The Lives of Crane Operators

Tower cranes. They protrude from our cities like candles from birthday cakes.

I like cranes. I can see two from my window right now. They go about their heavy lifting as I go about mine. (What? I’m a humour writer. I lift people’s moods).

In idle moments, I watch the cranes and wonder what it’s like to be a crane operator.

The job is blue-collar, but their offices have the best views in town. White-collar psychopaths schmooze their way to what they think is the top, but the humble crane operator watches silently from an even higher top. Wanking.

It’s possible. Who knows what goes on up there? When I train binoculars on the cabin of a crane, all I see within is a tiny swiveling head.

Maybe that’s all there is. Tiny swiveling heads, all using their surrogate metal appendages to drop the imprisoning lids on new office blocks.

Unlikely I suppose. But the whole idea is unlikely to begin with: that there are humans in the sky, yanking on joysticks, under orders to plant sewer pipes. It’s a world gone mad.

The lives of crane operators are different to ours. They surely do not, for example, take elevators to their offices. They take ladders. A hundred rungs? A thousand? Just one big leap? Nobody knows.

They have special privileges. In most offices, workers are reprimanded if they so much as stand on a chair to unscrew a bulb. These people climb the sky.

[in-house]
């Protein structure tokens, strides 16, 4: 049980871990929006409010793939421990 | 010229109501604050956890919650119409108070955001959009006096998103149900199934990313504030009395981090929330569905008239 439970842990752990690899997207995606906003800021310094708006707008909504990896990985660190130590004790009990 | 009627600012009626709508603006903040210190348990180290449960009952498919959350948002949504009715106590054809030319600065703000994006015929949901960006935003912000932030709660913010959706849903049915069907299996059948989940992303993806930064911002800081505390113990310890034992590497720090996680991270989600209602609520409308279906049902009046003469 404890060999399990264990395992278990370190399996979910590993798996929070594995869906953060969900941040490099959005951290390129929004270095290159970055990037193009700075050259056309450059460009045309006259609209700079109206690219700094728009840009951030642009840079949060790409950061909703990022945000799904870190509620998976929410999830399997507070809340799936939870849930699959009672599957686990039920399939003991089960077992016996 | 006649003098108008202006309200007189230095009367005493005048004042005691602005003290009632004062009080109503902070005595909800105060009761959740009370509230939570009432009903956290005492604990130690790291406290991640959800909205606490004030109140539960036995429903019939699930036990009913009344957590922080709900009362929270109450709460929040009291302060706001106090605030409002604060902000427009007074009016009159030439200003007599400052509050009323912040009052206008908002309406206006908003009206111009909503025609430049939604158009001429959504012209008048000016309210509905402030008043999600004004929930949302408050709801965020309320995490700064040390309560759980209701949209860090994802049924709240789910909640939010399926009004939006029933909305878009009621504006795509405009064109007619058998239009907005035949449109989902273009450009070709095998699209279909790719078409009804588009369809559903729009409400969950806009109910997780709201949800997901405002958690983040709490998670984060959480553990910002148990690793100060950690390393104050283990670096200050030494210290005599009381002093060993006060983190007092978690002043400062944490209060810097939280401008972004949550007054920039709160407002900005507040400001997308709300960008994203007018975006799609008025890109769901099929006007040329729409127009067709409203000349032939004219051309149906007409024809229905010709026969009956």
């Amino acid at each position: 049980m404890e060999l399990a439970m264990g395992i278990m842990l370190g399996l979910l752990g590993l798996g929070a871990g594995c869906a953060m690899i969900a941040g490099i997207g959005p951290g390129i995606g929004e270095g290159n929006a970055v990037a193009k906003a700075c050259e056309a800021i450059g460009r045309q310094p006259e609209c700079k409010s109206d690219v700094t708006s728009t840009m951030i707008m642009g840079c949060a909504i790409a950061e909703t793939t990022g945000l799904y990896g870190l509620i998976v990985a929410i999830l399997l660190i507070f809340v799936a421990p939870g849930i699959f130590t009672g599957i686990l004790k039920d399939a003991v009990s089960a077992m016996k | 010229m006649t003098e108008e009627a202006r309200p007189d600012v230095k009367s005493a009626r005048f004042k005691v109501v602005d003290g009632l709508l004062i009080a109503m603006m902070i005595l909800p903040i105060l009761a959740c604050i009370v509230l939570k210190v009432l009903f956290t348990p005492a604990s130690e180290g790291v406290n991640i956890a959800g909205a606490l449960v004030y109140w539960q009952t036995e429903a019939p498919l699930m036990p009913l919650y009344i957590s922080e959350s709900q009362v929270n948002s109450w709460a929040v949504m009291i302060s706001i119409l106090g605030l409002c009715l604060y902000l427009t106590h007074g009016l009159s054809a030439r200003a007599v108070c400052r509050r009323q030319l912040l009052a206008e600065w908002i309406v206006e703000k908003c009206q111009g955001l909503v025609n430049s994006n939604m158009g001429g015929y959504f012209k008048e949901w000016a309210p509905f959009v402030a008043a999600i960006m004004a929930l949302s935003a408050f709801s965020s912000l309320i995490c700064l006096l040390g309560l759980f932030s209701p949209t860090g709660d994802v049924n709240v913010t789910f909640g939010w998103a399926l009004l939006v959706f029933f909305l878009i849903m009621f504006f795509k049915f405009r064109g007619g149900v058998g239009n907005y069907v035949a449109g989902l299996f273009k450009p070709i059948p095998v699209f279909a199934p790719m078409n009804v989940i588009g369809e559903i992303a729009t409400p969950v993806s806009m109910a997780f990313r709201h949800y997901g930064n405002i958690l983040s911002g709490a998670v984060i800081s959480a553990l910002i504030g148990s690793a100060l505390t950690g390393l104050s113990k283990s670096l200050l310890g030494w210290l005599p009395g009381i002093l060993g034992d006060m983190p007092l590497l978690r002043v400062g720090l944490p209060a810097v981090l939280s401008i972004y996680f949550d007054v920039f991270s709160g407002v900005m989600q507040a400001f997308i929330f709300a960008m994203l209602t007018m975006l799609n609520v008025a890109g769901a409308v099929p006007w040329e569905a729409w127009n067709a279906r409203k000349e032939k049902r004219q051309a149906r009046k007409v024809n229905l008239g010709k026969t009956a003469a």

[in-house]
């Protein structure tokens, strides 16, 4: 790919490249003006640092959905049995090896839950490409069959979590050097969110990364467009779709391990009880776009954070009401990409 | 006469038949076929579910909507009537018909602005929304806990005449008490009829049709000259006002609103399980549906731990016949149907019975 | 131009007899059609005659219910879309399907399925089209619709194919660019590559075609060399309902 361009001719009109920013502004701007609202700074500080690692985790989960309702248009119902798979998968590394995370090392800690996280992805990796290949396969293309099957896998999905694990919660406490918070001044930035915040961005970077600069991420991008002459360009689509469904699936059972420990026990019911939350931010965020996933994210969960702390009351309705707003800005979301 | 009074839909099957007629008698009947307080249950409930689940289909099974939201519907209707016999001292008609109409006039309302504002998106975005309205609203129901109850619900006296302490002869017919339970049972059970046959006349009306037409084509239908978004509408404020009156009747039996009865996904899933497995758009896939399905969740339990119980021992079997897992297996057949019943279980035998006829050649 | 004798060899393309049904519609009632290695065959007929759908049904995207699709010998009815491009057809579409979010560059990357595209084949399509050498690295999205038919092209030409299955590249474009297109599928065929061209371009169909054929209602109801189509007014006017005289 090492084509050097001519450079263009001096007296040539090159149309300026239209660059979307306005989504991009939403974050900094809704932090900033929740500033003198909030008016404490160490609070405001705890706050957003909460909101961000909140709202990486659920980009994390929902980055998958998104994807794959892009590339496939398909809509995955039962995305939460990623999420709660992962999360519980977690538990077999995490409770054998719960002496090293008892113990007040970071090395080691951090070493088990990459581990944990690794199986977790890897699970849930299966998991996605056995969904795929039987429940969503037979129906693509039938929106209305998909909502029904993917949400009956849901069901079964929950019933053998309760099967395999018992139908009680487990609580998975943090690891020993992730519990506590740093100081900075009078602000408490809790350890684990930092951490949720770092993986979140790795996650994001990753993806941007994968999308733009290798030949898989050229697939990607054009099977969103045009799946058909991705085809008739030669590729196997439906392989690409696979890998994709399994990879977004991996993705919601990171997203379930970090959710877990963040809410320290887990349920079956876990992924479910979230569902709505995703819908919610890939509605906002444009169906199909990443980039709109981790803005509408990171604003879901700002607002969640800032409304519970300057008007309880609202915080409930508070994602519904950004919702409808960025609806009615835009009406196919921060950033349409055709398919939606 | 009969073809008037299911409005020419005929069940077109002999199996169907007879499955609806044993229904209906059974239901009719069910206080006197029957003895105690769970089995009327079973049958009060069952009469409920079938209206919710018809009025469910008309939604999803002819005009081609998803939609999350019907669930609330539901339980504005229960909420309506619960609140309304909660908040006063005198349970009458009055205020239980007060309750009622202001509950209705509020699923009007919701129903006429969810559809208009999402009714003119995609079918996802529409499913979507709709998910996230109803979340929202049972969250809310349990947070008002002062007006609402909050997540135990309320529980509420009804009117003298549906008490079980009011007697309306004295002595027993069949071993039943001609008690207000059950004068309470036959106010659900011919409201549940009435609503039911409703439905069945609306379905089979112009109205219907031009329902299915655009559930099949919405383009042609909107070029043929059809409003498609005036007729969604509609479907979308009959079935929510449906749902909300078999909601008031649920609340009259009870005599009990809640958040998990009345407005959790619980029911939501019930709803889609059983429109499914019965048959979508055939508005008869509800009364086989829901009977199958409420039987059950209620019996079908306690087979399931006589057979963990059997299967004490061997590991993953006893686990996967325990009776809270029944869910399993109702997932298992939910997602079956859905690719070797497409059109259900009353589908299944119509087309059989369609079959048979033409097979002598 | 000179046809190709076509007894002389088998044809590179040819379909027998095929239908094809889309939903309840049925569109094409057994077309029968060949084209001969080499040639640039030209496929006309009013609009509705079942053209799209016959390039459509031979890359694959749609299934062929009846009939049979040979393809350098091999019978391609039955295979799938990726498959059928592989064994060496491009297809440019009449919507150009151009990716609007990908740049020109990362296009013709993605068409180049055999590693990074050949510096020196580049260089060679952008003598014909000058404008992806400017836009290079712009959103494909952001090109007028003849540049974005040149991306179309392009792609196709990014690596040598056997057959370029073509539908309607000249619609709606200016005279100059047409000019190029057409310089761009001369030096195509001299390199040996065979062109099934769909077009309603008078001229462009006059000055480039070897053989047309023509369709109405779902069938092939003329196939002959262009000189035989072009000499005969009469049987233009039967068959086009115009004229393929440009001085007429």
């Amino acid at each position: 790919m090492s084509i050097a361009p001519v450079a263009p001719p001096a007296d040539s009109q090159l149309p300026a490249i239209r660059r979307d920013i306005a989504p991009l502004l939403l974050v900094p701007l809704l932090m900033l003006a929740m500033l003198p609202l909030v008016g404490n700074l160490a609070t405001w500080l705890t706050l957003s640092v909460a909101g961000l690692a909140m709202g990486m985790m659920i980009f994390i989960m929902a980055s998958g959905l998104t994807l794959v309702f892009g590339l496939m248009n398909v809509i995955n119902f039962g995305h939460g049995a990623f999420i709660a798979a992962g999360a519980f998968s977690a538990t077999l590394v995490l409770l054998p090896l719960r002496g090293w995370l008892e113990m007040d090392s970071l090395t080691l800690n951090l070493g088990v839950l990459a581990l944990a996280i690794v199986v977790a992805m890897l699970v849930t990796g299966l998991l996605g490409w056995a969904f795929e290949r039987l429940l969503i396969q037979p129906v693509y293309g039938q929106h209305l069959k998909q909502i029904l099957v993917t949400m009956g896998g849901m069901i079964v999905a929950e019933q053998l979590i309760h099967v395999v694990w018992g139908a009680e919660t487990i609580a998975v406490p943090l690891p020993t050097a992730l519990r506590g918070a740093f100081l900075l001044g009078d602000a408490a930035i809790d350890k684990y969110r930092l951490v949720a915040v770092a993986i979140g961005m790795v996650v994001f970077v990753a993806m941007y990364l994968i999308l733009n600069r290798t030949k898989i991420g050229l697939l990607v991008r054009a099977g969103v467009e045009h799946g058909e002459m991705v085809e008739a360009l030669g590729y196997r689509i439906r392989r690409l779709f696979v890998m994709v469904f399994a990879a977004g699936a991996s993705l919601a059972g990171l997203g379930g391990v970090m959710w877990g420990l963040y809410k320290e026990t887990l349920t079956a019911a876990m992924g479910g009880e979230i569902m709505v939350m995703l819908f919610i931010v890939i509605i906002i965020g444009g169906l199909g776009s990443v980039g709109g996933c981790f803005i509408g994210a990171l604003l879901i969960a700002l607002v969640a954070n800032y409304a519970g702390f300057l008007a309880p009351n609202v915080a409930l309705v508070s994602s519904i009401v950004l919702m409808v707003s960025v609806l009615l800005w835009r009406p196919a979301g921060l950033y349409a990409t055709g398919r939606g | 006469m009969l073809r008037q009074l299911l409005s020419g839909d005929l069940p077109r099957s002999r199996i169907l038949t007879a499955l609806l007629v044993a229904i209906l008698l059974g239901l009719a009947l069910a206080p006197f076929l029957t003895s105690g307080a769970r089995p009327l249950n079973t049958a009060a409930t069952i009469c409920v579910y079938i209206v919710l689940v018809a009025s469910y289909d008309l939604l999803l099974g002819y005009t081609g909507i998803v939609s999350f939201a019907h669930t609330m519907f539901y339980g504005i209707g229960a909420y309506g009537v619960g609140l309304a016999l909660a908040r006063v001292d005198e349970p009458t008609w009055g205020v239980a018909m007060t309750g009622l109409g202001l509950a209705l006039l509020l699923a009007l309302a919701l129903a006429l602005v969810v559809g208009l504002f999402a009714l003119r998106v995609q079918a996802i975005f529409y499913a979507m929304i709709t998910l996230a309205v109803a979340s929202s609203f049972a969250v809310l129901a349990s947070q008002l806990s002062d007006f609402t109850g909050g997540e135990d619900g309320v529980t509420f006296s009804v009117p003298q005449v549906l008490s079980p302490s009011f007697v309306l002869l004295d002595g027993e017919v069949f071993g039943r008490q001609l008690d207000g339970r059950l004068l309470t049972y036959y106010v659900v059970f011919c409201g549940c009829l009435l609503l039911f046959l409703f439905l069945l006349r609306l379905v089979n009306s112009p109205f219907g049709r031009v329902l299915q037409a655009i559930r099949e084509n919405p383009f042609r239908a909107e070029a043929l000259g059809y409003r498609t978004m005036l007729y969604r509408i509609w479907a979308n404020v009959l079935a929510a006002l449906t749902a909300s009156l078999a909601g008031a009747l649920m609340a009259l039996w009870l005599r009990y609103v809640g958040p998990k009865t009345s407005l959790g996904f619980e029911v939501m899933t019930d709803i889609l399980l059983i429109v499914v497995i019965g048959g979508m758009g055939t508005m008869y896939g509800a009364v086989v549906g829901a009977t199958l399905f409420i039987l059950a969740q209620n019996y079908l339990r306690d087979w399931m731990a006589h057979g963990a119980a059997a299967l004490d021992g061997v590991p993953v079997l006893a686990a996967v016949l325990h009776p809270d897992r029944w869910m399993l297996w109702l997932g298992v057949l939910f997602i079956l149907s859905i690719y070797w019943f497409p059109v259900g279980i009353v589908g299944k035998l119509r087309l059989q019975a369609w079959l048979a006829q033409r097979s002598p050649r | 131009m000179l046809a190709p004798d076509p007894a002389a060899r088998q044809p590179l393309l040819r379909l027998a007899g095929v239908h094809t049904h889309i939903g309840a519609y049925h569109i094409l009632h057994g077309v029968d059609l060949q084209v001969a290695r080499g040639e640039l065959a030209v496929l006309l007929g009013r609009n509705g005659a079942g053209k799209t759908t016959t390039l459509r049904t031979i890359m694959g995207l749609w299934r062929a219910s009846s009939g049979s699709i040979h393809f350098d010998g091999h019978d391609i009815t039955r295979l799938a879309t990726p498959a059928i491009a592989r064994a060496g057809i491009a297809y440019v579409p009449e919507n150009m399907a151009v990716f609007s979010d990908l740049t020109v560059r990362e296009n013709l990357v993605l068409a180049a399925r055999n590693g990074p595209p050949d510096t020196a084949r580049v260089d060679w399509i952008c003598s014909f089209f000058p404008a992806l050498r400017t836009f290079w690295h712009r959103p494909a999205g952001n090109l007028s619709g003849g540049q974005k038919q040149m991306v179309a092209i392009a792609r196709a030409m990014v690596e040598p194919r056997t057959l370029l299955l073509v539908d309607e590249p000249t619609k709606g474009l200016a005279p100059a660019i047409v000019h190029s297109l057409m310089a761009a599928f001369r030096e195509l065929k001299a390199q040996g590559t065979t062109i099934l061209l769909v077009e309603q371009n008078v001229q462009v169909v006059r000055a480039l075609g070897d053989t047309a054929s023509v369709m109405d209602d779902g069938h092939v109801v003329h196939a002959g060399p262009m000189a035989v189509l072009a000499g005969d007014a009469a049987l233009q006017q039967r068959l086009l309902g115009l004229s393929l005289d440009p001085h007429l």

Do crane operators bring their own lunches to work? Only two alternatives occur to me: food bundles delivered by owls; cheese rolls and oranges honked neatly into the cabin by the fancy air cannons used to distribute t-shirts at hockey games.

What do they most enjoy for lunch? If altitude numbs the senses, maybe crane operators like it salty. Does this mean they’re always thirsty? And if they’re always thirsty, do they quench their thirst or suppress it lest they have to climb all the way back downstairs for a wee?

I hope it’s not too big a slur on their character to suggest crane operators wee over the side. It must be better organised than that. Perhaps they take advantage of surface tension and wee down a 250-foot cable into an awaiting toilet. If so, the wees of crane operators must be among the world’s longest wees.

I once looked after my mum’s cat. She’d sit in the bay window, making eyes at next door’s cat who in turn was sitting in her own bay window, staring back at ours. Two blister-packed cats, locked in eternal speculation. I wonder if crane operators do that. Do they look out from their cabins into the cabins of other cranes? Or is that a faux-pas and crane operators all have to pretend they can’t see each other?

On the other hand, maybe they’re all good friends. Between cranes would be a exquisite way to play tin can telephone.

Do they ever get to work and realise they’ve forgotten their keys and have to go all the way back down to get them? Do they ever refuse bribes from government agents who want them to be their eyes in the skies? Do they drink from novelty mugs that say “crane operators do it while high”? Are crane operators successful with those mechanical claw games in amusement arcades or are the controls so different there can be no comparison? We will never know. They are out of our reach.


If you enjoyed this story, (a) shame on you, and (b) please consider buying my books A Loose Egg and Stern Plastic Owl for countless other flights of fancy.

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